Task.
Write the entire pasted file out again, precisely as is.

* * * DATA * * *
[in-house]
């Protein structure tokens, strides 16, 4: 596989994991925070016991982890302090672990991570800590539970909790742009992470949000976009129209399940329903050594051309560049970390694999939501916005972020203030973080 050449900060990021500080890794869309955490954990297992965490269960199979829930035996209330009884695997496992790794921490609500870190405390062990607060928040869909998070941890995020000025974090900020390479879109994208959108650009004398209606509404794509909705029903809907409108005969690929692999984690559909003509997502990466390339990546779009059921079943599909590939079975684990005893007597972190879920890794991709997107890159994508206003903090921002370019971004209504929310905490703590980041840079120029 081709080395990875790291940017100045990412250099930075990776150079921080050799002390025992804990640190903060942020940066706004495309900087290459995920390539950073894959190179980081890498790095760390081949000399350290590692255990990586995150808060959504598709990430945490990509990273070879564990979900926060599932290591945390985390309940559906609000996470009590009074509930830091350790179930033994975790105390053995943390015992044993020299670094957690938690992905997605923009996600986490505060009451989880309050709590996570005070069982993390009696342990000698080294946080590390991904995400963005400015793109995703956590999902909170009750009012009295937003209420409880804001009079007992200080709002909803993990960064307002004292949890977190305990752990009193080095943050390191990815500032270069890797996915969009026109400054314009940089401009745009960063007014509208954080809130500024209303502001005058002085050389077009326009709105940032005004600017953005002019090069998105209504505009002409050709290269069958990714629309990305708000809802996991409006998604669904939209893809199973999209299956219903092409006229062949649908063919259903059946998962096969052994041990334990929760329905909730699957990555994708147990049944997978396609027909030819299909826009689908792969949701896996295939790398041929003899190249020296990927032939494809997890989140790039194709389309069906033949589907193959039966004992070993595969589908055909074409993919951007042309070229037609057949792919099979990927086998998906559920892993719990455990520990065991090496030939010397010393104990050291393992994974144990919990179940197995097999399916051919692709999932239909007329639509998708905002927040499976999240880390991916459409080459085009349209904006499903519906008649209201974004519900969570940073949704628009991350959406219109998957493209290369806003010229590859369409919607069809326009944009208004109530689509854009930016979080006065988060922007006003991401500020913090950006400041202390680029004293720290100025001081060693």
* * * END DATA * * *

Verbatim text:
[in-house]
């Protein structure tokens, strides 16, 4: 596989994991925070016991982890302090672990991570800590539970909790742009992470949000976009129209399940329903050594051309560049970390694999939501916005972020203030973080 050449900060990021500080890794869309955490954990297992965490269960199979829930035996209330009884695997496992790794921490609500870190405390062990607060928040869909998070941890995020000025974090900020390479879109994208959108650009004398209606509404794509909705029903809907409108005969690929692999984690559909003509997502990466390339990546779009059921079943599909590939079975684990005893007597972190879920890794991709997107890159994508206003903090921002370019971004209504929310905490703590980041840079120029 081709080395990875790291940017100045990412250099930075990776150079921080050799002390025992804990640190903060942020940066706004495309900087290459995920390539950073894959190179980081890498790095760390081949000399350290590692255990990586995150808060959504598709990430945490990509990273070879564990979900926060599932290591945390985390309940559906609000996470009590009074509930830091350790179930033994975790105390053995943390015992044993020299670094957690938690992905997605923009996600986490505060009451989880309050709590996570005070069982993390009696342990000698080294946080590390991904995400963005400015793109995703956590999902909170009750009012009295937003209420409880804001009079007992200080709002909803993990960064307002004292949890977190305990752990009193080095943050390191990815500032270069890797996915969009026109400054314009940089401009745009960063007014509208954080809130500024209303502001005058002085050389077009326009709105940032005004600017953005002019090069998105209504505009002409050709290269069958990714629309990305708000809802996991409006998604669904939209893809199973999209299956219903092409006229062949649908063919259903059946998962096969052994041990334990929760329905909730699957990555994708147990049944997978396609027909030819299909826009689908792969949701896996295939790398041929003899190249020296990927032939494809997890989140790039194709389309069906033949589907193959039966004992070993595969589908055909074409993919951007042309070229037609057949792919099979990927086998998906559920892993719990455990520990065991090496030939010397010393104990050291393992994974144990919990179940197995097999399916051919692709999932239909007329639509998708905002927040499976999240880390991916459409080459085009349209904006499903519906008649209201974004519900969570940073949704628009991350959406219109998957493209290369806003010229590859369409919607069809326009944009208004109530689509854009930016979080006065988060922007006003991401500020913090950006400041202390680029004293720290100025001081060693």